Blackhawks captain Jonathan Toews: 'Our No. 1 goal is getting back to the playoffs'

Blackhawks captain Jonathan Toews: 'Our No. 1 goal is getting back to the playoffs'

Jonathan Toews watched a lot of playoff hockey this spring. 

"Quite a bit," he admitted Wednesday before making his Chicago Pro Hockey League debut at MB Ice Arena. "More than usual."

That's because the Blackhawks missed out on the postseason for the first time since his rookie year in 2007-08. It's obviously not a position he'd like himself or his team to be in, especially after experiencing three Stanley Cups in a six-year span.

But you have to find a way to take the positives out of it at this point and let it fuel you for the upcoming campaign.

"You always want to be there playing," Toews said. "But when you can maybe step away from the game a little bit and just kind of breathe and — at the same time, look back and realize you’ve been lucky enough to have a lot of success. Obviously there’s no satisfaction there, but you understand it’s not the worst thing to stop and smell the roses and appreciate what you’ve been able to experience, because I think failing to get to the playoffs makes you realize how difficult it really is and maybe it’s something you took for granted.

"But watching more hockey this spring, I think, is something that was really motivating and kind of inspiring and exciting to want to get back to that level again. You dream of playing in the NHL, but at the end of the day, you want to play playoff hockey. That’s what it’s all about."

There were plenty of things that went wrong for the Blackhawks last season and contributed to why they watched the playoffs from home, whether it's the Corey Crawford injury, the down season from Brandon Saad, or the inexperience on the blue line.

For Toews, who turned 30 in April, it's about regaining that old form that made him one of the top players in the NHL and hoping it can filter down the rest of the Blackhawks lineup.

"For me, it’s part of just recapturing that energy, that motivation, excitement and that mindset of a young player who takes nothing for granted, that you had in your younger days," he said. "But also carrying the experience with you and understanding the impact of what you say, what you do, how you carry yourself can impact your teammates, especially the young guys. For me, it comes down to knowing what to say at the right time. But letting my play be the thing that helps me lead by example. No better time than now to use that experience and that excitement trying to rebound off the season we had last year."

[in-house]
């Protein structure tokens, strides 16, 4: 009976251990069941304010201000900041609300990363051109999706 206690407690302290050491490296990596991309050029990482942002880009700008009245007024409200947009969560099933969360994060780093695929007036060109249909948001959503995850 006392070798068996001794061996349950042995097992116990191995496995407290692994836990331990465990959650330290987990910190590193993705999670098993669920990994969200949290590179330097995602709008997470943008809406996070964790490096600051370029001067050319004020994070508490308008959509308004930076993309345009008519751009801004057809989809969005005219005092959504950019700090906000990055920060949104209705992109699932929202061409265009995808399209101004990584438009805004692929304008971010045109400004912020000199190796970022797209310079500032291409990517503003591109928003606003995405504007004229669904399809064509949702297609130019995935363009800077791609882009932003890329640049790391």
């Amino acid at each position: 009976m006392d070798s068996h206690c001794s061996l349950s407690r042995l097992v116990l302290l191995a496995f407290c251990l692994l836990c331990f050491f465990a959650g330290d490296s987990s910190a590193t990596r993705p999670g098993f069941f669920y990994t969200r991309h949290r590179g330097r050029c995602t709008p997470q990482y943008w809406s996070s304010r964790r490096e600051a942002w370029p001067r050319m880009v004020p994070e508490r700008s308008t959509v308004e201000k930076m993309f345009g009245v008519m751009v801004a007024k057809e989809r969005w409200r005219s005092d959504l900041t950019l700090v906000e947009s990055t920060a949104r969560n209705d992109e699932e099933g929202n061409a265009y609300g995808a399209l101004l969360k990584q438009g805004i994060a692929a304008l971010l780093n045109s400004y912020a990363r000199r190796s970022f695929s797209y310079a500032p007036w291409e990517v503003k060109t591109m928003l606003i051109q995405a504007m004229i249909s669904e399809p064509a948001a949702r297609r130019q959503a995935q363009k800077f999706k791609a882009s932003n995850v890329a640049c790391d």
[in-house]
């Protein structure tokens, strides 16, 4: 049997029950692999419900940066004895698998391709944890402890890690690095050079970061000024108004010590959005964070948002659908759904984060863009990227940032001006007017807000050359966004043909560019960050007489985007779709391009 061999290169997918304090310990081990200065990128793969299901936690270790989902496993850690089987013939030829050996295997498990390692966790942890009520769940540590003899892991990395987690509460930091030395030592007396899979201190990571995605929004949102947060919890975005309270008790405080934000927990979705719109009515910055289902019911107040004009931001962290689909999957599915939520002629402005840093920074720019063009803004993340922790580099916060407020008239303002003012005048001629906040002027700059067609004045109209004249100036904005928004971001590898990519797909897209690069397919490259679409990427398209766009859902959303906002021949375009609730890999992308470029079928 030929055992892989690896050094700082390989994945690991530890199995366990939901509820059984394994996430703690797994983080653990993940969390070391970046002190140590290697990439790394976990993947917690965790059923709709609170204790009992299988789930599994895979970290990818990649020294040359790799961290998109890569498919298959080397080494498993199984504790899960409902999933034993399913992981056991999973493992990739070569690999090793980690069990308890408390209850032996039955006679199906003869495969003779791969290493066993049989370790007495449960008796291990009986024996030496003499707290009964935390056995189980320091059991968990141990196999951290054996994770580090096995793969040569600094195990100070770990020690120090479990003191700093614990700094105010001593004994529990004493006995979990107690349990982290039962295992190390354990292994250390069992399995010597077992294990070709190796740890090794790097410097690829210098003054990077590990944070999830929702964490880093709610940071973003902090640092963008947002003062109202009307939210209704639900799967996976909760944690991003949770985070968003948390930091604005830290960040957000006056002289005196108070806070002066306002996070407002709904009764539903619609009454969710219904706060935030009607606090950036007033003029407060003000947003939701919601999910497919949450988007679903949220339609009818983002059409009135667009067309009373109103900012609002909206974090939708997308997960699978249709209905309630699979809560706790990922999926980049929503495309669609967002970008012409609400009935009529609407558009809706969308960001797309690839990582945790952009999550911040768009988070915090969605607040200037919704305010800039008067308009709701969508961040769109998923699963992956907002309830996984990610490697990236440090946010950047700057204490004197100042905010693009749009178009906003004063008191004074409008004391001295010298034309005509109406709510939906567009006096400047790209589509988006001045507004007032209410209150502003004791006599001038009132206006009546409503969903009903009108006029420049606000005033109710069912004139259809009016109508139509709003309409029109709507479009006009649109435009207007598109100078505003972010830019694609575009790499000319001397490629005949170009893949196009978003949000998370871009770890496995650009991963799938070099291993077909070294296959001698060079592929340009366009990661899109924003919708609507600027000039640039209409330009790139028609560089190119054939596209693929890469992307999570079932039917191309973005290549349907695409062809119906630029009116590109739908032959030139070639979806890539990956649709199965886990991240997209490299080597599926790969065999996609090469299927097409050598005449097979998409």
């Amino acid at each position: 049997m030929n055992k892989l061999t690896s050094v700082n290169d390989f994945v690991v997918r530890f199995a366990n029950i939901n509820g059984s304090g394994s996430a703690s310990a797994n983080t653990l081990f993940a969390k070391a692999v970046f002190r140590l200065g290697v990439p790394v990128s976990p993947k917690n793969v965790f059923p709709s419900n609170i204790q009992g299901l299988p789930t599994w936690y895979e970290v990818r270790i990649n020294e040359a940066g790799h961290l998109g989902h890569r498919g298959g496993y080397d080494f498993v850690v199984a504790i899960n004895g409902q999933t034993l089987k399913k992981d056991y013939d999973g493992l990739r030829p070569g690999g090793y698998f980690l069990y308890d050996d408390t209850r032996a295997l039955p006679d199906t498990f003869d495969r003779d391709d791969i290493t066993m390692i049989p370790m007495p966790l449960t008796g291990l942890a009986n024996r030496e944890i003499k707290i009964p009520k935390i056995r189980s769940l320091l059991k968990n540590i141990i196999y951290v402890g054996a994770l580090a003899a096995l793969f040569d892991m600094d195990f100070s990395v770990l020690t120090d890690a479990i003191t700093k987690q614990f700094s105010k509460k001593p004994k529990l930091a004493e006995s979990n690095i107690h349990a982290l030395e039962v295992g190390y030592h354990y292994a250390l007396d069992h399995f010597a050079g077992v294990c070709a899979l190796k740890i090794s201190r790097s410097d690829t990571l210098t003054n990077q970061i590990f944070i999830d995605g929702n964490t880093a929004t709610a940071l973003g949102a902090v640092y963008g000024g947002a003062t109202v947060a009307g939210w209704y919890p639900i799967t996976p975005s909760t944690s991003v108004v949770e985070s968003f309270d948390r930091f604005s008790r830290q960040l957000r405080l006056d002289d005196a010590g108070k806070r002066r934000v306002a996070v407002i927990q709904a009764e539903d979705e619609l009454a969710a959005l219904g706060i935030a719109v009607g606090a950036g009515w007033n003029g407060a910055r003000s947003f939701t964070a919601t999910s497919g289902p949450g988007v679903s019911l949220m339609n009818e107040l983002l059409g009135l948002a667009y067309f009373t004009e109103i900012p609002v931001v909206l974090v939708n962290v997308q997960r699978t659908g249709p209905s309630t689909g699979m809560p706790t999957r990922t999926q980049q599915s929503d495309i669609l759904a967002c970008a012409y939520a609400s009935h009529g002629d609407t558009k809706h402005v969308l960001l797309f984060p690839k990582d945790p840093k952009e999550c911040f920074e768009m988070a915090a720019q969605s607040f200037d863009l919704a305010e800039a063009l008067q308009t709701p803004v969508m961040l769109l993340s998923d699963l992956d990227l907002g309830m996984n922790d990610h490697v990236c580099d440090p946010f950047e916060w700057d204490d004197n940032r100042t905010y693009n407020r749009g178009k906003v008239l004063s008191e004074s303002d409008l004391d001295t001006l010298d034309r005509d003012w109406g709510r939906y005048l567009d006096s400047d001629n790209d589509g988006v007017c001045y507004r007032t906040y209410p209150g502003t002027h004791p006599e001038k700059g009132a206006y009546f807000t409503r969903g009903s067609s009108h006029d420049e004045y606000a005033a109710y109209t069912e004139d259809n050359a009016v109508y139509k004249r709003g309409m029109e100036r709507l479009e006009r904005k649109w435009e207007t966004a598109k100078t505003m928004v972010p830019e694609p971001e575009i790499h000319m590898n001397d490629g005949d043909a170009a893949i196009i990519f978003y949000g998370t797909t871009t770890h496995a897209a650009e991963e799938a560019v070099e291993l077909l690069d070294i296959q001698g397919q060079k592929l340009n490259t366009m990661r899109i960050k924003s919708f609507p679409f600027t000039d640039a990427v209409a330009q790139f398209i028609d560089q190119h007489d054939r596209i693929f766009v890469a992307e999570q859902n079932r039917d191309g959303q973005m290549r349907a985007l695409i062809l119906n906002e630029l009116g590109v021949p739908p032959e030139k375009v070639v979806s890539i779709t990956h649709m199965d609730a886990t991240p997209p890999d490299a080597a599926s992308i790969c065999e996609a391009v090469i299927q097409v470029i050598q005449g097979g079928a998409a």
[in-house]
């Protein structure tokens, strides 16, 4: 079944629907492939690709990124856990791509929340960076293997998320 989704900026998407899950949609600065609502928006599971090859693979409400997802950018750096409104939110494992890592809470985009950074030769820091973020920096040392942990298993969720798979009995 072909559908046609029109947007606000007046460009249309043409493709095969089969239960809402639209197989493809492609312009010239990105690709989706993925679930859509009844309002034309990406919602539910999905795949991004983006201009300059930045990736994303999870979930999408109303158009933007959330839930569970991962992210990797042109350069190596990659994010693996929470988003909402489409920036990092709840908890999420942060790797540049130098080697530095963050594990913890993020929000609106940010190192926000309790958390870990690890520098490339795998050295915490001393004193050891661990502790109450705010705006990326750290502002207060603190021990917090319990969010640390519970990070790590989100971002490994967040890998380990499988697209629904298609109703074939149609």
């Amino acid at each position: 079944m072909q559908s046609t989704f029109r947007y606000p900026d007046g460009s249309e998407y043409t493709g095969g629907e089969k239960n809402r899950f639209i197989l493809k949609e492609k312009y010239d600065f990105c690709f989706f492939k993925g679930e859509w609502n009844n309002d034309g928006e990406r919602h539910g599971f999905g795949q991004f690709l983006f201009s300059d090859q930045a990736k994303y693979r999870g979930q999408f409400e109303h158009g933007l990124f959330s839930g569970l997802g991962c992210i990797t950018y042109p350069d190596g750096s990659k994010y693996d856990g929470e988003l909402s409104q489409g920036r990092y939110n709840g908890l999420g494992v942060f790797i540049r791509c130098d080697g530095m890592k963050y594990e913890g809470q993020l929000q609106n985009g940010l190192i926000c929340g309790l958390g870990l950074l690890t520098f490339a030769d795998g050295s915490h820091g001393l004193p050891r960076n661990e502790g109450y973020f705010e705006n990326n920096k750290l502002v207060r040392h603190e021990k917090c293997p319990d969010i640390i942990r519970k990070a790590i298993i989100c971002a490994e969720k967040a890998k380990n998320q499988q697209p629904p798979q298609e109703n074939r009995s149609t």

If there's any reason to have belief that the Blackhawks can turn it around quickly, look no further than the two teams that collided in the Stanley Cup Final: Vegas and Washington. 

The Golden Knights had the longest odds to win it all at the beginning of the season while the Capitals' championship window was perceived to be closed after they failed to beat the Pittsburgh Penguins in 2017 in the second round yet again with a loaded roster. But it's not about what's on paper.

"Watching that last series, you just knew it came down to who had the most, the deepest belief in themselves," Toews said. "I even had a hard time predicting who was going to win every series. It could’ve gone either way in a lot of situations. It’s not only motivating, seeing how fast that play was and to have missed out on playoff hockey this year and to have the drive to get back there, but knowing if you do sneak into the playoffs it doesn’t matter. You can go a long way.

"For us, thinking, 'OK, we're gonna back and win a Stanley Cup this year,' it sounds like a long shot. But as always, our No. 1 goal is getting back to the playoffs and being ready to hit our stride when we get there."